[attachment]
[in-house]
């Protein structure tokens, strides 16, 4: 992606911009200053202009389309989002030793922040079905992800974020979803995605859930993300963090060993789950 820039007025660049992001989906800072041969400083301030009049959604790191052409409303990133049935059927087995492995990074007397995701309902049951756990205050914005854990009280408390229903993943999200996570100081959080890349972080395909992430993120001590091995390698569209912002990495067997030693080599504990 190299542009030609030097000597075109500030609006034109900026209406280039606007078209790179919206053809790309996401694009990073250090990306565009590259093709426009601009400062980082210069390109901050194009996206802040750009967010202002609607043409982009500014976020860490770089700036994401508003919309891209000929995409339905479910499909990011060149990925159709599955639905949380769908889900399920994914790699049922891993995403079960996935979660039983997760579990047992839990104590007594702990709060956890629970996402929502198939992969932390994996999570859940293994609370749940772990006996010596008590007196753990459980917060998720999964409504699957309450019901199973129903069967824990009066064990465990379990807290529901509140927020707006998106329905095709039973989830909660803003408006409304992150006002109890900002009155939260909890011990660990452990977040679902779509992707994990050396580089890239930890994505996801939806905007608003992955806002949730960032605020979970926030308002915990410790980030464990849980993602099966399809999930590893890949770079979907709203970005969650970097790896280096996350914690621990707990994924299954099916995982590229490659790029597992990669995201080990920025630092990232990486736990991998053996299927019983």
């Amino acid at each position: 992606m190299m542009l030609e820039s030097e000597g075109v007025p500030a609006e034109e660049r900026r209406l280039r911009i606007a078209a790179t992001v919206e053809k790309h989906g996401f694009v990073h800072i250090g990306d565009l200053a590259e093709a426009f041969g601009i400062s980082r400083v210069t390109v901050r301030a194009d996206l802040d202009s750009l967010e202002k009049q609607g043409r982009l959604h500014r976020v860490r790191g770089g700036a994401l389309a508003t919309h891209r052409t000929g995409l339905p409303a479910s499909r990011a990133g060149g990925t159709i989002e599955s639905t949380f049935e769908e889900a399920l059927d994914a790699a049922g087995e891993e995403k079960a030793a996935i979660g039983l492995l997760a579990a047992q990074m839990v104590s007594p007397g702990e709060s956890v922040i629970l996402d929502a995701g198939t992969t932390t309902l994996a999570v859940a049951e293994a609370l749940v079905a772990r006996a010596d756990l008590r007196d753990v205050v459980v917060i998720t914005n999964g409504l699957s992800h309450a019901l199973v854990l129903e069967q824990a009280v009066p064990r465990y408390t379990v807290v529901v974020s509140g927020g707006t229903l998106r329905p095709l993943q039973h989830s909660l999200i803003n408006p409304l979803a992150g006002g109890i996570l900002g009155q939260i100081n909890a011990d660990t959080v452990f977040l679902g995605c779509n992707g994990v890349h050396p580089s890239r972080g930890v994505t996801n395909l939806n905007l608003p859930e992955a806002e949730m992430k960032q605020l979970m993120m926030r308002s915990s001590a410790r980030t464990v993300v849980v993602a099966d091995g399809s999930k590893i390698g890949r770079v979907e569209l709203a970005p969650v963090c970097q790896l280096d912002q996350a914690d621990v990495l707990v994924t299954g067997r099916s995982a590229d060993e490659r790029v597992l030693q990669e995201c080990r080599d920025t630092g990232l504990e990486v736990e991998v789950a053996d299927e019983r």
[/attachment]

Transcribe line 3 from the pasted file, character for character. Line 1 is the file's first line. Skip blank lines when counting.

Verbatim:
């Amino acid at each position: 992606m190299m542009l030609e820039s030097e000597g075109v007025p500030a609006e034109e660049r900026r209406l280039r911009i606007a078209a790179t992001v919206e053809k790309h989906g996401f694009v990073h800072i250090g990306d565009l200053a590259e093709a426009f041969g601009i400062s980082r400083v210069t390109v901050r301030a194009d996206l802040d202009s750009l967010e202002k009049q609607g043409r982009l959604h500014r976020v860490r790191g770089g700036a994401l389309a508003t919309h891209r052409t000929g995409l339905p409303a479910s499909r990011a990133g060149g990925t159709i989002e599955s639905t949380f049935e769908e889900a399920l059927d994914a790699a049922g087995e891993e995403k079960a030793a996935i979660g039983l492995l997760a579990a047992q990074m839990v104590s007594p007397g702990e709060s956890v922040i629970l996402d929502a995701g198939t992969t932390t309902l994996a999570v859940a049951e293994a609370l749940v079905a772990r006996a010596d756990l008590r007196d753990v205050v459980v917060i998720t914005n999964g409504l699957s992800h309450a019901l199973v854990l129903e069967q824990a009280v009066p064990r465990y408390t379990v807290v529901v974020s509140g927020g707006t229903l998106r329905p095709l993943q039973h989830s909660l999200i803003n408006p409304l979803a992150g006002g109890i996570l900002g009155q939260i100081n909890a011990d660990t959080v452990f977040l679902g995605c779509n992707g994990v890349h050396p580089s890239r972080g930890v994505t996801n395909l939806n905007l608003p859930e992955a806002e949730m992430k960032q605020l979970m993120m926030r308002s915990s001590a410790r980030t464990v993300v849980v993602a099966d091995g399809s999930k590893i390698g890949r770079v979907e569209l709203a970005p969650v963090c970097q790896l280096d912002q996350a914690d621990v990495l707990v994924t299954g067997r099916s995982a590229d060993e490659r790029v597992l030693q990669e995201c080990r080599d920025t630092g990232l504990e990486v736990e991998v789950a053996d299927e019983r």